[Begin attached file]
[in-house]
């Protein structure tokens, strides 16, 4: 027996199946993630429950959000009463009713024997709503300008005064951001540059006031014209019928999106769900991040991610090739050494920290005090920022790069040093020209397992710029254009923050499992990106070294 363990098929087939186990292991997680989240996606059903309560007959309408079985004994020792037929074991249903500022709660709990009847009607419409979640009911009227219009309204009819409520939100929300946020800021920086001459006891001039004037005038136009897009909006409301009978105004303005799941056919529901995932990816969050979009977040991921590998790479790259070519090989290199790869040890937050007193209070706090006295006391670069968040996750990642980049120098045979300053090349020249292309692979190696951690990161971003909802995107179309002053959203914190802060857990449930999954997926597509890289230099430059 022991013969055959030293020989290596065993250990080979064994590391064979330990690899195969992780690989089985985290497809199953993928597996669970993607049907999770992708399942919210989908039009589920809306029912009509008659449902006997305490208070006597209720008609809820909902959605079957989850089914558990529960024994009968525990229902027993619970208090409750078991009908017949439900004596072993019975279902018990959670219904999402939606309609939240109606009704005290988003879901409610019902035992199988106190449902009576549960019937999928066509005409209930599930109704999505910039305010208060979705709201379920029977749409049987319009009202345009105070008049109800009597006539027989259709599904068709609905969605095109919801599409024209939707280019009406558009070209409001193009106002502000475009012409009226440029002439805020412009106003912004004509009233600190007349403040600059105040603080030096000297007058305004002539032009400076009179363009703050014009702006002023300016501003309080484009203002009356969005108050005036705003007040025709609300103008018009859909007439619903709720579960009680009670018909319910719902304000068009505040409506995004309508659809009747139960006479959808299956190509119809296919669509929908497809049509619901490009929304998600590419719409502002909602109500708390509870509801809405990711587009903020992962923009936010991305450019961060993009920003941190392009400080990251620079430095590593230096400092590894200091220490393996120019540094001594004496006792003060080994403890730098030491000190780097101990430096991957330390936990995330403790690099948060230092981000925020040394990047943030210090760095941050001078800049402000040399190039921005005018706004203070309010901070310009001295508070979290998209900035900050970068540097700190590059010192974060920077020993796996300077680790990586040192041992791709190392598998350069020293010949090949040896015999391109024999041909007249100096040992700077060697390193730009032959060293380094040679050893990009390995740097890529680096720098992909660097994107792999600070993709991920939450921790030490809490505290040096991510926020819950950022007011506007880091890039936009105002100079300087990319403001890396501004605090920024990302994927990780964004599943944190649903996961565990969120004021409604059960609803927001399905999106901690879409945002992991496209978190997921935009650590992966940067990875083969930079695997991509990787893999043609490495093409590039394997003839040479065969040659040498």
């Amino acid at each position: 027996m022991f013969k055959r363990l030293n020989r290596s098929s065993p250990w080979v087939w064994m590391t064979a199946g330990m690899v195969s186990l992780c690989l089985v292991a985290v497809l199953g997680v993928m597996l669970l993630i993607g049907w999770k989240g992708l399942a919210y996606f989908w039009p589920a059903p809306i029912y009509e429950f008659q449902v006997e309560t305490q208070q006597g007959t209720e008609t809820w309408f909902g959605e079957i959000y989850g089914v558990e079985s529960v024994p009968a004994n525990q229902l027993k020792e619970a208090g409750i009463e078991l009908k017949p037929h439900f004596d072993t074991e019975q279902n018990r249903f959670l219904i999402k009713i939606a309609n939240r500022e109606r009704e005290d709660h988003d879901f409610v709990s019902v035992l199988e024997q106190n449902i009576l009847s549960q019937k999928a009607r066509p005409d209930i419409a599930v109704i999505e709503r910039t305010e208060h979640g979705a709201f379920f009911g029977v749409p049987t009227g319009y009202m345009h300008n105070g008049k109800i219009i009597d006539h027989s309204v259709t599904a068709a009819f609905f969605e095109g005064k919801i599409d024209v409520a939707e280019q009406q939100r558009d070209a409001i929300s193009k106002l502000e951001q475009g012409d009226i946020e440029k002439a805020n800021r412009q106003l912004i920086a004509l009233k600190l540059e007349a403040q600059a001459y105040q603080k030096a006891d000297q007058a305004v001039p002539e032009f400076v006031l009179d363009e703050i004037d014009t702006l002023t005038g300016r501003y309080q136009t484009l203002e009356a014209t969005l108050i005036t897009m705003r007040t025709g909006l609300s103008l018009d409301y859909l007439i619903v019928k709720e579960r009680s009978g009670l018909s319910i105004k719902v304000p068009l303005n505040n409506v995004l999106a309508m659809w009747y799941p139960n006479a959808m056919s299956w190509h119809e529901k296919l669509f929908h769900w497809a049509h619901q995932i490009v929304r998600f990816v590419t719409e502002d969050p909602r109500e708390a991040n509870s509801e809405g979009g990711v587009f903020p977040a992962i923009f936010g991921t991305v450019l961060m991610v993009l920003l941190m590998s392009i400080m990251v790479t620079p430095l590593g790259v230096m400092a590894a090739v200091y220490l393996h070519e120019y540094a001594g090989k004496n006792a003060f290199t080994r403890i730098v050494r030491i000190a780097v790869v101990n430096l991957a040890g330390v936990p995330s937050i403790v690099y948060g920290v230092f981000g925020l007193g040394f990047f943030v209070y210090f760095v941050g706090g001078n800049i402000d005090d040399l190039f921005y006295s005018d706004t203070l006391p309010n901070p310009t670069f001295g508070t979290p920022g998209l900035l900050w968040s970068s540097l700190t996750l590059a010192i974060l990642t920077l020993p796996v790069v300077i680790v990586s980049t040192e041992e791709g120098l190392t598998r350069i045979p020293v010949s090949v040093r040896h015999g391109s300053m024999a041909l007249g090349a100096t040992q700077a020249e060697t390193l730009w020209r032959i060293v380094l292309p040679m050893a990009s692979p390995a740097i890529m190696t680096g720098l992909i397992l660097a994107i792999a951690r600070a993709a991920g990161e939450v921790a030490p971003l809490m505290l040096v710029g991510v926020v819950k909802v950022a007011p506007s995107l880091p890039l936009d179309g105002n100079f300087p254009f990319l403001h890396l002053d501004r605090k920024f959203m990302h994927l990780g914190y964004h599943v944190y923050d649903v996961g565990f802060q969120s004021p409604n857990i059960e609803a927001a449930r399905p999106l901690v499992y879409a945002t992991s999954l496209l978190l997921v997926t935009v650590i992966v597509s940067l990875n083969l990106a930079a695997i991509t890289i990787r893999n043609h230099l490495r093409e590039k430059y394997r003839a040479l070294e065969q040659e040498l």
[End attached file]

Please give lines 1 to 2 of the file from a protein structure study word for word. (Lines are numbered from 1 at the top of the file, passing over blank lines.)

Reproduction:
[in-house]
């Protein structure tokens, strides 16, 4: 027996199946993630429950959000009463009713024997709503300008005064951001540059006031014209019928999106769900991040991610090739050494920290005090920022790069040093020209397992710029254009923050499992990106070294 363990098929087939186990292991997680989240996606059903309560007959309408079985004994020792037929074991249903500022709660709990009847009607419409979640009911009227219009309204009819409520939100929300946020800021920086001459006891001039004037005038136009897009909006409301009978105004303005799941056919529901995932990816969050979009977040991921590998790479790259070519090989290199790869040890937050007193209070706090006295006391670069968040996750990642980049120098045979300053090349020249292309692979190696951690990161971003909802995107179309002053959203914190802060857990449930999954997926597509890289230099430059 022991013969055959030293020989290596065993250990080979064994590391064979330990690899195969992780690989089985985290497809199953993928597996669970993607049907999770992708399942919210989908039009589920809306029912009509008659449902006997305490208070006597209720008609809820909902959605079957989850089914558990529960024994009968525990229902027993619970208090409750078991009908017949439900004596072993019975279902018990959670219904999402939606309609939240109606009704005290988003879901409610019902035992199988106190449902009576549960019937999928066509005409209930599930109704999505910039305010208060979705709201379920029977749409049987319009009202345009105070008049109800009597006539027989259709599904068709609905969605095109919801599409024209939707280019009406558009070209409001193009106002502000475009012409009226440029002439805020412009106003912004004509009233600190007349403040600059105040603080030096000297007058305004002539032009400076009179363009703050014009702006002023300016501003309080484009203002009356969005108050005036705003007040025709609300103008018009859909007439619903709720579960009680009670018909319910719902304000068009505040409506995004309508659809009747139960006479959808299956190509119809296919669509929908497809049509619901490009929304998600590419719409502002909602109500708390509870509801809405990711587009903020992962923009936010991305450019961060993009920003941190392009400080990251620079430095590593230096400092590894200091220490393996120019540094001594004496006792003060080994403890730098030491000190780097101990430096991957330390936990995330403790690099948060230092981000925020040394990047943030210090760095941050001078800049402000040399190039921005005018706004203070309010901070310009001295508070979290998209900035900050970068540097700190590059010192974060920077020993796996300077680790990586040192041992791709190392598998350069020293010949090949040896015999391109024999041909007249100096040992700077060697390193730009032959060293380094040679050893990009390995740097890529680096720098992909660097994107792999600070993709991920939450921790030490809490505290040096991510926020819950950022007011506007880091890039936009105002100079300087990319403001890396501004605090920024990302994927990780964004599943944190649903996961565990969120004021409604059960609803927001399905999106901690879409945002992991496209978190997921935009650590992966940067990875083969930079695997991509990787893999043609490495093409590039394997003839040479065969040659040498």